IMPORTANT: Depts at Imperial can also invite staff from enterprises (in a non-UK programme country) to teach at Imperial, and the guidance and any grant administration would be provided by Imperial (

For further information please email 


Both training and teaching activities may involve Imperial College as the host. Staff of other universities (non-UK and must be located in an Erasmus Programme country) are welcome to find their own host at Imperial, i.e. make direct contact with staff (sections/departments), but they should refer to the rules of participation (selection etc) provided by their home university. Please note that the College receives many such requests and can only accept a few each year.

  • Training: minimum 2 days and ordinarily a maximum of a working week.
  • Teaching: minimum 8 hours for a visit of one week or less. The visit can last up to 6 months, but ordinarily will be shorter. The teaching that forms part of the visit can contribute to the formal curriculum of the host, but is more likely to be of a supportive nature (e.g. additional lectures, workshops). It can include PhD supervision. PhD students themselves can participate in "teaching" activities.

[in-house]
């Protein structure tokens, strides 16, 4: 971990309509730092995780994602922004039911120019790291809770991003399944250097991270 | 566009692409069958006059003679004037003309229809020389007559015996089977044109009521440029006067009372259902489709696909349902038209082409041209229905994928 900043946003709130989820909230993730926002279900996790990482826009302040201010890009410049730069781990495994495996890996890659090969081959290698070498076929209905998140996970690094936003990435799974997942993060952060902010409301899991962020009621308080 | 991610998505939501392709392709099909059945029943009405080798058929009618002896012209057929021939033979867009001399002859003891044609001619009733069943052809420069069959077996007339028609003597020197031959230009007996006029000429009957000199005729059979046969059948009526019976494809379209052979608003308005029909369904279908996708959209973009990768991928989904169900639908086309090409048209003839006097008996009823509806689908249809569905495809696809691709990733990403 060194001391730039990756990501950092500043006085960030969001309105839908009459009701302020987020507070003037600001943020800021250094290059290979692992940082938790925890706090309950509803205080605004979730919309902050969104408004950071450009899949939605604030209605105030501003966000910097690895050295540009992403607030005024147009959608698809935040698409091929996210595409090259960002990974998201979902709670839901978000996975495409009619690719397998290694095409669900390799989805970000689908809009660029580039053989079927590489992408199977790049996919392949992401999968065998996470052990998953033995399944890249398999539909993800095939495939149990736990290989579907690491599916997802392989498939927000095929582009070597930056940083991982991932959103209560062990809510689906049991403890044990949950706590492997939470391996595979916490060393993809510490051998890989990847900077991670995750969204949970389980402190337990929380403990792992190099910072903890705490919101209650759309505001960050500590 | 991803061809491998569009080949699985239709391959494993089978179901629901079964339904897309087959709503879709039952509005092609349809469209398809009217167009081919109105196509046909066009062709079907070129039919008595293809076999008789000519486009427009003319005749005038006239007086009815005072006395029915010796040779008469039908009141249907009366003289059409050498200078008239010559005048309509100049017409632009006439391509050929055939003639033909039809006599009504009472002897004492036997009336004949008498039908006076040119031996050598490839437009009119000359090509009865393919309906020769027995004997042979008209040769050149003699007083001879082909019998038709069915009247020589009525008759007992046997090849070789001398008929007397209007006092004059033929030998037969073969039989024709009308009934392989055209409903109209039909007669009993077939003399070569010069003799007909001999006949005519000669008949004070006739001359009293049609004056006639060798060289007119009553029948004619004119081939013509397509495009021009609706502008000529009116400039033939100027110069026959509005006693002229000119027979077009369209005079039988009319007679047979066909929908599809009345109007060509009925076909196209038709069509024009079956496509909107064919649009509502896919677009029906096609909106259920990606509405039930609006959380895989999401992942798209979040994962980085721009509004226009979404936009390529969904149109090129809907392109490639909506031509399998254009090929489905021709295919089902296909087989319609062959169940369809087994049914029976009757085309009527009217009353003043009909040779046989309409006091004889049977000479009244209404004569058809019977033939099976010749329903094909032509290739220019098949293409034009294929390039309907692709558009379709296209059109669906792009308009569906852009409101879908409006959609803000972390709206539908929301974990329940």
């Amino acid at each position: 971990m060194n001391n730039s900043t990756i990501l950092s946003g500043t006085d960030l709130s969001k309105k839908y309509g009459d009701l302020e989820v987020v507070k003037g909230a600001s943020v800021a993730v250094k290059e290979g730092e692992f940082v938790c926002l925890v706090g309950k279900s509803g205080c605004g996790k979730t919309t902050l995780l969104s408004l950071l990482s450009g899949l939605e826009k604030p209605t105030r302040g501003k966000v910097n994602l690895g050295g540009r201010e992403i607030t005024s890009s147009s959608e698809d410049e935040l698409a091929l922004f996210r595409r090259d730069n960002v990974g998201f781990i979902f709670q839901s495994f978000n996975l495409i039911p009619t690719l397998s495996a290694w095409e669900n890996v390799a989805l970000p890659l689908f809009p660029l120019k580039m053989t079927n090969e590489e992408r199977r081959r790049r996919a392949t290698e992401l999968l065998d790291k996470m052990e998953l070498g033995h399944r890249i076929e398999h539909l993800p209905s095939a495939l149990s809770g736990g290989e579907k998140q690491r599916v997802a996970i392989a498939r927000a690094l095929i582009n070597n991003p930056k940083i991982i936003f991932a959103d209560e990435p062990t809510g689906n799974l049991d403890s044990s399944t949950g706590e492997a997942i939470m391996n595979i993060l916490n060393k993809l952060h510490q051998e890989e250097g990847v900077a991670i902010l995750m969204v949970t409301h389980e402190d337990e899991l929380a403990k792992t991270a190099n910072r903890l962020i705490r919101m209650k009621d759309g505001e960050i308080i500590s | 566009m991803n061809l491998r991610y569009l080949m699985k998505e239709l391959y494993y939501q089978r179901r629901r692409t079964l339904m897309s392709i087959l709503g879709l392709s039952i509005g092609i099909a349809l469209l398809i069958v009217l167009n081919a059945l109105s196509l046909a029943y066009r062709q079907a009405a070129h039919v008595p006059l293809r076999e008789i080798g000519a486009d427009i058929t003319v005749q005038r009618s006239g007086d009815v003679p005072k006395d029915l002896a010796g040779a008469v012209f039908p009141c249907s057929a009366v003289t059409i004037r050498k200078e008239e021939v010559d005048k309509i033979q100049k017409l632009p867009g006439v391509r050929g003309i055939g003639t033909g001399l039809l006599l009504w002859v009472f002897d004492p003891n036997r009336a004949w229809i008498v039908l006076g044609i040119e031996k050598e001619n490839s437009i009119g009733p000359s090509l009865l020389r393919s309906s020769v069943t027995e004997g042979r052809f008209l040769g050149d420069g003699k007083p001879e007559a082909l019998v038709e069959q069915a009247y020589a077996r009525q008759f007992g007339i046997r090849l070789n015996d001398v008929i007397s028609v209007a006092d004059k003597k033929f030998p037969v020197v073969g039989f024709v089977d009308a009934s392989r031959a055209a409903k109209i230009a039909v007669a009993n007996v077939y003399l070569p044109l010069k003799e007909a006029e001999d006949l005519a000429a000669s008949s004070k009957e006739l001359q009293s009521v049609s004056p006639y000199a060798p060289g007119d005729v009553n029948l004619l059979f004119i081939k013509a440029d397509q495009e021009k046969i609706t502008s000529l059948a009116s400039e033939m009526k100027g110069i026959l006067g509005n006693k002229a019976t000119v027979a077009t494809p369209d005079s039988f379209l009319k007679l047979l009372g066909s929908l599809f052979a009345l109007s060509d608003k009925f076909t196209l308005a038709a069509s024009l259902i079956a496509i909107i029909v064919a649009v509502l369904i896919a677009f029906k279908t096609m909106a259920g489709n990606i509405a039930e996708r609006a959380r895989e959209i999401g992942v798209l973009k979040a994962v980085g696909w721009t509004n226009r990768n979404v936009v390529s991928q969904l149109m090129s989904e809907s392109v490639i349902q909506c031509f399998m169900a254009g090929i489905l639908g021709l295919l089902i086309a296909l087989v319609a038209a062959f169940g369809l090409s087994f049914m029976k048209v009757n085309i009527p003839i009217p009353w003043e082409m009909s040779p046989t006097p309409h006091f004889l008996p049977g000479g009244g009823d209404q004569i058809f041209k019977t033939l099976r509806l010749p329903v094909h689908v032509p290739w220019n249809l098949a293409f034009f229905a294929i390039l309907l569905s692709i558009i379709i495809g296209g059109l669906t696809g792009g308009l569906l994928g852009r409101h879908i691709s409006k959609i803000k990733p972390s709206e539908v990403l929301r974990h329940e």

Caution: Departments at Imperial College, like any other university, are extremely busy, and a member of staff of another institution might improve their chances of receiving a favourable response by taking note of the following:

  • Do your research about Imperial College London before emailing us: Obvious? Yes, but it is surprising how many emails we receive where staff from other institutions do not do their research. So, please identify the department (or specific section within a department) - using the College's extensive website - to whom you wish to address your request. Identify a specific member of staff to address your query to (the lead administrator for a section may be the best person to contact as they may have experience of such requests). Remember that the admin structure at you home institution may be different to Imperial College and you need to be sure that you are contacting the right section (section titles may be different; different scope of work etc). It probably helps if you are following up on existing contacts (made via conferences; via institutional networks; introductions from senior staff perhaps; or perhaps you have hosted someone from Imperial previously), so as to avoid appearing like a cold-caller.